Student leadership recognized at reception
Last semester, students Rolphine Vales and Micheley St. Louis sought to share their Haitian culture with the Radford University community.
What resulted was CaribSO, the university's first Caribbean Student Organization. Its members recently sponsored a grand Karnaval, one of the group's proudest achievements thus far, Vales said.
"It makes a big difference," Vales said of the group's efforts. "Now we [CaribSO] will be here in the future for other students to participate."
Vales and St. Louis were honored along with more than 90 other student leaders on April 21 at the Student Leaders Reception, hosted by President Penelope W. Kyle.
Associate Vice President for Student Affairs/Student Activities Kenneth Bonk said attendees - who represented Radford University's more than 150 students clubs and organizations – were some of the most active in programming and event planning. They were nominated by their peers and advisors to attend.
"It takes our students to create this engaging environment," Bonk said. "By creating this atmosphere, students really feel like Radford University is theirs."
At the reception, students were greeted by and talked with President Kyle, Vice President for Student Affairs Mark Shanley, Dean of Students Irvin Clark and Bonk. They explored the grounds of the historic Governor Tyler House - which now serves as the new official home of the Radford University president - enjoyed a spread of food and chatted with fellow club members.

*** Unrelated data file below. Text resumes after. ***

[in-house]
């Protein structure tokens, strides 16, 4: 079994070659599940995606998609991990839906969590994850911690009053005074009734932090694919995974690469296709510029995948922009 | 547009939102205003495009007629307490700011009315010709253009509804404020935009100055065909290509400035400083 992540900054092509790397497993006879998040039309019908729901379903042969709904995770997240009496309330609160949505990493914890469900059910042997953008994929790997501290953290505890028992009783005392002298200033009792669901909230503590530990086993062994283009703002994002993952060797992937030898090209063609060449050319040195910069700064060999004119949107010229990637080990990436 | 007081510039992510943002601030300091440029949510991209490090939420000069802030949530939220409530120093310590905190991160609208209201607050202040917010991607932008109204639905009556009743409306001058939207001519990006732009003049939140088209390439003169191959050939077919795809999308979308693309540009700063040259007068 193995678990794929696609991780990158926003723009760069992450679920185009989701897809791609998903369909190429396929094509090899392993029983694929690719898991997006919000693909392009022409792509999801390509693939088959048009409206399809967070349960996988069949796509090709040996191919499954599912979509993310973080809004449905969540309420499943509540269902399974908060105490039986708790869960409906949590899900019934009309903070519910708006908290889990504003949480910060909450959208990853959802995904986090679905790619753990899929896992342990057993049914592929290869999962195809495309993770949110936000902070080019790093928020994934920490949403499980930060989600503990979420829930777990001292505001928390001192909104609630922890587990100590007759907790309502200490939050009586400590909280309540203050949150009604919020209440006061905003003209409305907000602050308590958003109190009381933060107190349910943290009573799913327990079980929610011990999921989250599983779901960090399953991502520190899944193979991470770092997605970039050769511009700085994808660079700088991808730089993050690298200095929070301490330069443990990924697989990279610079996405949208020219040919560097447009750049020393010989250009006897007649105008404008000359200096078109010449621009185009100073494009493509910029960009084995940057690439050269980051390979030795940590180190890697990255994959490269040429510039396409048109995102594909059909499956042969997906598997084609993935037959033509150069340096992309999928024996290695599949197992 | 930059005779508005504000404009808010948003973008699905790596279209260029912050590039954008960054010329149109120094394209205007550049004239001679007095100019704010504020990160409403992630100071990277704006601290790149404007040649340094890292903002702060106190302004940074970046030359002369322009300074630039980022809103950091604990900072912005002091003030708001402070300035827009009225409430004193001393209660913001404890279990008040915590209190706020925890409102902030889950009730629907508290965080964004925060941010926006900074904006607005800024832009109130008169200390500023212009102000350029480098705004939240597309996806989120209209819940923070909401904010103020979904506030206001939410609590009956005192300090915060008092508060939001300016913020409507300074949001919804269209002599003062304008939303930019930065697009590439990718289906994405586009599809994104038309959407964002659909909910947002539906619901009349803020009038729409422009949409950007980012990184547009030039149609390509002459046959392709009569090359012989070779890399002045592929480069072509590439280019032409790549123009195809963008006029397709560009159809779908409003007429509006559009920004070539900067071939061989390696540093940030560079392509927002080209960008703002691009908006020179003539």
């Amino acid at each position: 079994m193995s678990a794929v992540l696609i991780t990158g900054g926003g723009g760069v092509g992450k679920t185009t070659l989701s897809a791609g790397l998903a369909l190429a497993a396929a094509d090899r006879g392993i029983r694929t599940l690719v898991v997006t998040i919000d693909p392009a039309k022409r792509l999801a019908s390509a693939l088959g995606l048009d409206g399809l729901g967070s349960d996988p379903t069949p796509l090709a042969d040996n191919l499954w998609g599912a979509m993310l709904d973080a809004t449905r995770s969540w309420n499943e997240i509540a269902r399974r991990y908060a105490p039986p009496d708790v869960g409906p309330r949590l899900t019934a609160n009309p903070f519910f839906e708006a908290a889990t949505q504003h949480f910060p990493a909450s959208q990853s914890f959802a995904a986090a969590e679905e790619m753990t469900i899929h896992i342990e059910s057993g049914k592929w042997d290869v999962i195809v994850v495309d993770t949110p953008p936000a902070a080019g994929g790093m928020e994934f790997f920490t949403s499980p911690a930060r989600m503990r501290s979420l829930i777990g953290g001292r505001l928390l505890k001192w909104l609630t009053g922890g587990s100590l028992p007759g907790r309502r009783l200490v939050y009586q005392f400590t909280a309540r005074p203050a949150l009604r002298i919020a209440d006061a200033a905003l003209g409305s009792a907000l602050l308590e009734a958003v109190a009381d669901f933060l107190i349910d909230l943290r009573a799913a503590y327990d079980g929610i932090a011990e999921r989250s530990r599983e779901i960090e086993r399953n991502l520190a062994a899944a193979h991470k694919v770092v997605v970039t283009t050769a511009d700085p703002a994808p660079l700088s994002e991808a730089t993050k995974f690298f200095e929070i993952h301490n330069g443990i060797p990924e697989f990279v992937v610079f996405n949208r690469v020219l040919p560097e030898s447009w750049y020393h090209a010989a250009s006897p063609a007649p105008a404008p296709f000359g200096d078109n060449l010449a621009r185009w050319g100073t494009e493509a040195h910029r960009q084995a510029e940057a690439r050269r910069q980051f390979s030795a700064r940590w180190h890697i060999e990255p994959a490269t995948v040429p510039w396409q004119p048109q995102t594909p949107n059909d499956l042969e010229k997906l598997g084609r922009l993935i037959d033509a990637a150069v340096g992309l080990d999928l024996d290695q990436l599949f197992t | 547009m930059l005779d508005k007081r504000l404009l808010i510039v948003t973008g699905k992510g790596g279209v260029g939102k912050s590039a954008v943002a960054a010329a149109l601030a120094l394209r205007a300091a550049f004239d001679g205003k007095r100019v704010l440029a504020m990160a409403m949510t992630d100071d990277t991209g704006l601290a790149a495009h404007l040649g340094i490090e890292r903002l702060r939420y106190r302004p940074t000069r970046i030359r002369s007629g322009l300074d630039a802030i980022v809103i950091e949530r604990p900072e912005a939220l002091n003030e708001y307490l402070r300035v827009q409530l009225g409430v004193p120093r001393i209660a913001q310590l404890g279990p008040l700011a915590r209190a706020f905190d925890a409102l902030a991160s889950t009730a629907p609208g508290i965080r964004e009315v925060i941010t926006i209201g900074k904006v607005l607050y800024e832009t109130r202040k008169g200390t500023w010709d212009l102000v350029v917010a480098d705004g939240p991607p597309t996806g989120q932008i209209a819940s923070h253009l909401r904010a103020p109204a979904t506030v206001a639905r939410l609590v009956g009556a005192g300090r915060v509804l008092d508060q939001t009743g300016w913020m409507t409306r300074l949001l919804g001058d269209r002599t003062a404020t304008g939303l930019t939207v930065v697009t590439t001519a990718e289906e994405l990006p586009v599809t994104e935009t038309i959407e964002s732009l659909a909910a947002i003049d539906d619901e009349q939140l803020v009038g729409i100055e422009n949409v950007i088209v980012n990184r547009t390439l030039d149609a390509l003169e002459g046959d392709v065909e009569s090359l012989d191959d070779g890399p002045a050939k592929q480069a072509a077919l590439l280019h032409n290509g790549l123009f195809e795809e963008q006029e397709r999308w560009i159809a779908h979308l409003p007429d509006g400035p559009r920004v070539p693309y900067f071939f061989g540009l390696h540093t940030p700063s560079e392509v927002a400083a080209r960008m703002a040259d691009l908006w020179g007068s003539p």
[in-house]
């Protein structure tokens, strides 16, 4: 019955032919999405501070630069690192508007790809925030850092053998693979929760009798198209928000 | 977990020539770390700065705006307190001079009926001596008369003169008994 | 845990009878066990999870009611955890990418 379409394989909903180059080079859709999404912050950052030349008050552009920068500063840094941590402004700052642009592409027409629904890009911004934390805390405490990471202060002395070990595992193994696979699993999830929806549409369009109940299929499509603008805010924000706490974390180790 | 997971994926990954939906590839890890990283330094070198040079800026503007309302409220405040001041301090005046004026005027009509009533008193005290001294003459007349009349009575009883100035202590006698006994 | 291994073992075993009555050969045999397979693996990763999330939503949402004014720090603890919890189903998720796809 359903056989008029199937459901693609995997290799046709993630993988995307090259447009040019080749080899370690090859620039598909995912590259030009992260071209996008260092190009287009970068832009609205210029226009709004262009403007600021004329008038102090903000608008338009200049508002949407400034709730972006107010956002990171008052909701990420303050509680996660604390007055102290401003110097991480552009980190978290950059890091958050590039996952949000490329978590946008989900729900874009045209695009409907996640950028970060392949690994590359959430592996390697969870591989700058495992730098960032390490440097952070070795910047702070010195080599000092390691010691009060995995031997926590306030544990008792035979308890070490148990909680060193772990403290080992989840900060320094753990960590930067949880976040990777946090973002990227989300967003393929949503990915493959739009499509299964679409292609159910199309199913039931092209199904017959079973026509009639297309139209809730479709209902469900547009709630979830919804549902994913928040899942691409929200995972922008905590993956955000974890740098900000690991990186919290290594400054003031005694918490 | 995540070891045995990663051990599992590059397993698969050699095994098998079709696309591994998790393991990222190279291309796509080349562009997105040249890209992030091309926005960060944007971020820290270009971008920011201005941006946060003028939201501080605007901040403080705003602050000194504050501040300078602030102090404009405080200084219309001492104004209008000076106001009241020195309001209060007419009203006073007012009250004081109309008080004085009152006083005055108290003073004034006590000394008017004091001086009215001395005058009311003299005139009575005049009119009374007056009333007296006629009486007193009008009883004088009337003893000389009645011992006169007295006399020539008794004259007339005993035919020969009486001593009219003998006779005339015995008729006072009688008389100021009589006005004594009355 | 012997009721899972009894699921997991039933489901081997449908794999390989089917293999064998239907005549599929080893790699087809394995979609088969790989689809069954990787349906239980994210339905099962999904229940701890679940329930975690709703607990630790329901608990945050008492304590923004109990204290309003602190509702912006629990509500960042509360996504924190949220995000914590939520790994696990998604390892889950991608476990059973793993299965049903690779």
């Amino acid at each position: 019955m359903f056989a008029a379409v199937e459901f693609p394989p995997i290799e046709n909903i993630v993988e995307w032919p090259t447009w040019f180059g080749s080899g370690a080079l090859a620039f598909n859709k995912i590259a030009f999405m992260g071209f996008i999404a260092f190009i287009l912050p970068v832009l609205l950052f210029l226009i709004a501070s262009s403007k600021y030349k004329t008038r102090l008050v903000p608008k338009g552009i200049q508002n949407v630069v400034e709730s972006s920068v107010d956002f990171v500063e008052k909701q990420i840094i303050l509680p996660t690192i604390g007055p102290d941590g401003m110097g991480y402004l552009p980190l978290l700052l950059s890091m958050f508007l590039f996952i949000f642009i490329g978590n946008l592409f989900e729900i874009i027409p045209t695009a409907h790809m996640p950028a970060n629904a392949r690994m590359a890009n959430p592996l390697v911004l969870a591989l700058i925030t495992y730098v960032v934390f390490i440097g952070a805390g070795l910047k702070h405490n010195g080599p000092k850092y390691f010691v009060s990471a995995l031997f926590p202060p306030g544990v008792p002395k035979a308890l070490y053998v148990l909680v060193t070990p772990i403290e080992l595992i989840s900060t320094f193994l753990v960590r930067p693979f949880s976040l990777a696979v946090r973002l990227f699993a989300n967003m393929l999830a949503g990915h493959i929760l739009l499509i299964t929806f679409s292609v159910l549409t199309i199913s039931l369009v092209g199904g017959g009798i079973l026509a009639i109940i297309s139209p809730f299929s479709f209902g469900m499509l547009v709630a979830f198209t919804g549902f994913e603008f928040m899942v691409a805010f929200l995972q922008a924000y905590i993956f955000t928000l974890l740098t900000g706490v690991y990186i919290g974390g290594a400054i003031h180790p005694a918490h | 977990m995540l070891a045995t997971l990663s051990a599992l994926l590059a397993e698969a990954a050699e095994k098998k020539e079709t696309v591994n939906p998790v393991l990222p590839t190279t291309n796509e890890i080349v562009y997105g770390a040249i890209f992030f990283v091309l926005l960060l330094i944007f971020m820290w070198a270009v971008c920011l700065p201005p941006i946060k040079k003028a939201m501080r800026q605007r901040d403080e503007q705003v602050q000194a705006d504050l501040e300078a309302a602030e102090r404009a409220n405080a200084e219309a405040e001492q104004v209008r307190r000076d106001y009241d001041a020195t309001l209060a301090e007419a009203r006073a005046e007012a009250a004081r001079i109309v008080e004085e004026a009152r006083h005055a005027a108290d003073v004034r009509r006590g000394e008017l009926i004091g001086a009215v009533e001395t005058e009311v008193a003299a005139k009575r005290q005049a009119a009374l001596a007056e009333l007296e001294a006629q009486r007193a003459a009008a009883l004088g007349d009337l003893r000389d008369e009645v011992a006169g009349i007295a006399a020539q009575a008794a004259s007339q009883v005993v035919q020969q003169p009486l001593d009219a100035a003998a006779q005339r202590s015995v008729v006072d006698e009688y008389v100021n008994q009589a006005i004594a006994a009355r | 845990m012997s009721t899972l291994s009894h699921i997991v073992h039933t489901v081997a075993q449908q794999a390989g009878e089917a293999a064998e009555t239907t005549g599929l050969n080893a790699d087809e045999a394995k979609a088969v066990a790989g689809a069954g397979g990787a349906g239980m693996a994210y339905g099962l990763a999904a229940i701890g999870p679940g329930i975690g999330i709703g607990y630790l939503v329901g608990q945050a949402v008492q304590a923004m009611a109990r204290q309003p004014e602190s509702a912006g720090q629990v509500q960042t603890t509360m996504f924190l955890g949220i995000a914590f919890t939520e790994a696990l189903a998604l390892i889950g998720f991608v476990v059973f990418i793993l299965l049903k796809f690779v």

Senior Annie Lassiter is the director of R-Space's (Radford Student Programing and Campus Events) educational and multicultural events. Lassiter is scheduled to graduate in May, and she reflected on what she has gained from her involvement.
"I've met a lot of great people here," said Lassiter, smiling at her successor Claudia Perez-Caceres. "I really wanted to leave my mark. I wanted to be a student leader. Students look up to those people."
Students also learn a lot about the real world when they immerse themselves in student leadership, Lassiter said.
Senior Michael Dada, president of the MBA Student Association, said his organization helps students sharpen their resumes and public speaking skills. Members also take trips to companies so they can explore employment opportunities.
"It's given me a lot of responsibility, and it makes you grow up very quickly," Dada said.
The real world will be waiting for Dada when he, too, graduates next month. He has landed a job at Deloitte Consulting as a risks analytics consultant.
Justin Kline, Maddie Cindrich and Zach Goodman attended the event on behalf of the Improv Club. The group recently brought the world-famous Upright Citizens Brigade to campus.
"It took a lot of hard work," said Cindrich, recalling months of fundraising, planning and advertising.
"We're really proud," said Kline, a theater major. "I really feel like this work and this club has made me a more well-rounded individual."
Involvement not only prepares students for life beyond college, it keeps them on track to graduate.
Research reveals that student involvement in clubs and organizations, leadership activities and other aspects of campus life is positively correlated with retention and academic success.
Senior Amy Kinkler came to Radford University on a field hockey scholarship. After the Division 1 program was eliminated as part of a realignment of Division 1 athletic program offerings, Kinkler said she didn't know if she was going to stay enrolled – until she became involved.
"I got an internship with alumni relations, and it completely opened my mind and gave me a different perspective," Kinkler said.
Kinkler attended the Student Leaders Reception with a resume full of involvement experience – Ambassadors Club, Advocacy Day participant, intramural softball, Tri Sigma, just to name a few.
"I've learned so much about our school and what our students are all about," Kinkler said. "I'm definitely going to be giving back to Radford after I graduate."
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